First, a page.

Tingley Martin P.

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Tingley
First Name
Martin P.
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  • Article
    A TEX86 surface sediment database and extended Bayesian calibration
    (Nature Publishing Group, 2015-06-23) Tierney, Jessica E. ; Tingley, Martin P.
    Quantitative estimates of past temperature changes are a cornerstone of paleoclimatology. For a number of marine sediment-based proxies, the accuracy and precision of past temperature reconstructions depends on a spatial calibration of modern surface sediment measurements to overlying water temperatures. Here, we present a database of 1095 surface sediment measurements of TEX86, a temperature proxy based on the relative cyclization of marine archaeal glycerol dialkyl glycerol tetraether (GDGT) lipids. The dataset is archived in a machine-readable format with geospatial information, fractional abundances of lipids (if available), and metadata. We use this new database to update surface and subsurface temperature calibration models for TEX86 and demonstrate the applicability of the TEX86 proxy to past temperature prediction. The TEX86 database confirms that surface sediment GDGT distribution has a strong relationship to temperature, which accounts for over 70% of the variance in the data. Future efforts, made possible by the data presented here, will seek to identify variables with secondary relationships to GDGT distributions, such as archaeal community composition.
  • Preprint
    Origin of spatial variation in US East Coast sea-level trends during 1900-2017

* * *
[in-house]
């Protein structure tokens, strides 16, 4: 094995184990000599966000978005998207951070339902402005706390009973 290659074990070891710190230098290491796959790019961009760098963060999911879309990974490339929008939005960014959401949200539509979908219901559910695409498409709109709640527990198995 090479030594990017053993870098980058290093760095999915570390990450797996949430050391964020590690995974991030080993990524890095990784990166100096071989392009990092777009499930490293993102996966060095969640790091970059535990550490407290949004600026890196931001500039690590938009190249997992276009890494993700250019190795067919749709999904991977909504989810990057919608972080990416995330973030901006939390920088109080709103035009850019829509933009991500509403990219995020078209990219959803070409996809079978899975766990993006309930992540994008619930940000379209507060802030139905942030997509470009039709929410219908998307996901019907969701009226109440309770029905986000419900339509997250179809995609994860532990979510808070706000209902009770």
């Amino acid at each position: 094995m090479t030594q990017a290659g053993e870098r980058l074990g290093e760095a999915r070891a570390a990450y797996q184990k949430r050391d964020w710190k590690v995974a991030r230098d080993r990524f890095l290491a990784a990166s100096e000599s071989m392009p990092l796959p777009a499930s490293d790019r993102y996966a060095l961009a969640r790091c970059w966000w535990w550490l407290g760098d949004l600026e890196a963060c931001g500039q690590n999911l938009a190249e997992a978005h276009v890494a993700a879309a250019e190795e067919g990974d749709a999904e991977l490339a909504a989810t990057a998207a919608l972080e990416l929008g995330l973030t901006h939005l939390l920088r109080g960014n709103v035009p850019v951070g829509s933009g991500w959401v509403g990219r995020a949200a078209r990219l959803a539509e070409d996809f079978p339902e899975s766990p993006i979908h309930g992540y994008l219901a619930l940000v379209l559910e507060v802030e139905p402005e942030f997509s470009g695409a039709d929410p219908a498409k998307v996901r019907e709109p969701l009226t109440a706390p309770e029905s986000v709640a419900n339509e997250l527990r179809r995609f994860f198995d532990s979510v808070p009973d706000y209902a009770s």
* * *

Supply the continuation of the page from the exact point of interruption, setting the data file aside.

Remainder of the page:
(Nature Research, 2018-12-18) Piecuch, Christopher G. ; Huybers, Peter ; Hay, Carling C. ; Kemp, Andrew C. ; Little, Christopher M. ; Mitrovica, Jerry X. ; Ponte, Rui M. ; Tingley, Martin P.
    Identifying the causes of historical trends in relative sea level—the height of the sea surface relative to Earth’s crust—is a prerequisite for predicting future changes. Rates of change along the U.S. East Coast during the last century were spatially variable, and relative sea level rose faster along the Mid-Atlantic Bight than the South Atlantic Bight and Gulf of Maine. Past studies suggest that Earth’s ongoing response to the last deglaciation1–5, surface redistribution of ice and water 5–9, and changes in ocean circulation9–13 contributed importantly to this large-scale spatial pattern. Here we analyze instrumental data14, 15 and proxy reconstructions4, 12 using probabilistic methods16–18 to show that vertical motions of Earth’s crust exerted the dominant control on regional spatial differences in relative sea level trends along the U.S. East Coast during 1900–2017, explaining a majority of the large-scale spatial variance. Rates of coastal subsidence caused by ongoing relaxation of the peripheral forebulge associated with the last deglaciation are strongest near North Carolina,Maryland, and Virginia. Such structure indicates that Earth’s elastic lithosphere is thicker than has been assumed in other models19–22. We also find a significant coastal gradient in relative sea level trends over this period that is unrelated to deglaciation, and suggests contributions from twentieth-century redistribution of ice and water. Our results indicate that the majority of large-scale spatial variation in longterm rates of relative sea level rise on the U.S. East Coast was due to geological processes that will persist at similar rates for centuries into the future.